Humidity Is the Real Heatwave Threat
By Alex Kirby
When the mercury climbs to extreme levels, it's the dangerous humidity produced by heat reacting with water-sodden air that can spell death, not just the heat alone.
U.S. researchers have warned yet again of the need to beware the risks of this combination. With fierce heat waves expected to become more common as the climate warms, they say humidity can greatly intensify the effects of the heat by itself.
They report in the journal Environmental Research Letters that during this century the drastic effects of high humidity in many areas will increase significantly. At times, they may overtake people's ability to work outdoors or, in some cases, even to survive.
Health and economies would suffer, especially in regions where people work outside and have little access to air conditioning. Potentially affected regions include large swathes of the already muggy Southeastern U.S., the Amazon, Western and Central Africa; Southern areas of the Middle East, including the Arabian peninsula; northern India; and eastern China.
"The conditions we're talking about basically never occur now—people in most places have never experienced them," said lead author Ethan Coffel, a graduate student at Columbia University's Lamont-Doherty Earth Observatory. "But they're projected to occur close to the end of the century."
The warming climate is projected to make many now-dry areas dryer, in part by changing precipitation patterns. But, as global temperatures rise, the atmosphere can hold more water vapor. That means chronically humid areas may only get more humid.
Muggy heat is more oppressive than the "dry" kind, because humans and other mammals cool down by sweating; sweat evaporates off the skin into the air, taking the excess heat with it. That works well in a desert. But when the air is already laden with moisture, evaporation off the skin slows down and eventually becomes impossible.
When this cooling process stops, a creature's core body temperature rises beyond the narrow tolerable range. Without air conditioning, organs strain and then start to fail, leading to lethargy, sickness and possibly death.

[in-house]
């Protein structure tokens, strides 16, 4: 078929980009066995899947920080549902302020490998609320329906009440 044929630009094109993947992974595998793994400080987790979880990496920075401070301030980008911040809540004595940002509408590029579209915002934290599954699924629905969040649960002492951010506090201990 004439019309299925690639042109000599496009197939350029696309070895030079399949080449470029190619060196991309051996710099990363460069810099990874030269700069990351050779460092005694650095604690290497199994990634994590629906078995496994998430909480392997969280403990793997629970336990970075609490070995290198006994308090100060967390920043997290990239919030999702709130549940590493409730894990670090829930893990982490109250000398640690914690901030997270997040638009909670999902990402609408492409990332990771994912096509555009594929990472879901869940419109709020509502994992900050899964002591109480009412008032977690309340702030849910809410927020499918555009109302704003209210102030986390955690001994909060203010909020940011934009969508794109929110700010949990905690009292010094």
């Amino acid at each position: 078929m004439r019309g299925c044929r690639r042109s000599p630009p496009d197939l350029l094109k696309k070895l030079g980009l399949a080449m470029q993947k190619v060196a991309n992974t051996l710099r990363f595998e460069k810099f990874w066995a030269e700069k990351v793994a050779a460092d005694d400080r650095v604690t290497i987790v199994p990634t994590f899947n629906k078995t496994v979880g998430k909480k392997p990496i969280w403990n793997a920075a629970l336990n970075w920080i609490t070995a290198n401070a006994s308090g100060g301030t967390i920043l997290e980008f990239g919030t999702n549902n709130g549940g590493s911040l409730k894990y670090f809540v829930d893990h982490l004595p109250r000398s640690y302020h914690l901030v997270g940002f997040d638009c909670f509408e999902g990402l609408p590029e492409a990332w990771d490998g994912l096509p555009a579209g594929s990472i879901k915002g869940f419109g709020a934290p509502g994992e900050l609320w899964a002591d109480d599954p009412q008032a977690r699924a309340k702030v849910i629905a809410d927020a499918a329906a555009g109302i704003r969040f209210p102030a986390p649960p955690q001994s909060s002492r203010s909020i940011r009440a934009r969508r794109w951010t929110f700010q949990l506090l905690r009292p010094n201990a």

Using global climate models, the researchers mapped current and projected future "wet-bulb" temperatures, which reflect the combined effects of heat and humidity (the measurement is made by draping a water-saturated cloth over the bulb of a conventional thermometer; it does not correspond directly to air temperature alone).
The study found that by the 2070s, high wet-bulb readings that now occur perhaps only once a year could stretch to 100 to 250 days annually in some parts of the tropics. In the Southeastern U.S., wet-bulb temperatures now sometimes reach 29 or 30°C; by the 2070s or 2080s, such weather could occur 25 to 40 days each year, say the researchers.
Laboratory experiments have shown wet-bulb readings of 32°C are the threshold beyond which many people would have trouble functioning outside. This level is rarely reached anywhere today.
Risk to India
But the study projects that in 50 or 60 years the limit could be reached one or two days a year in the Southeastern U.S. and three to five days in parts of South America, Africa, India and China. Worldwide, hundreds of millions of people would suffer.
The hardest-hit area in terms of human impact, the researchers say, will probably be densely populated Northeastern India.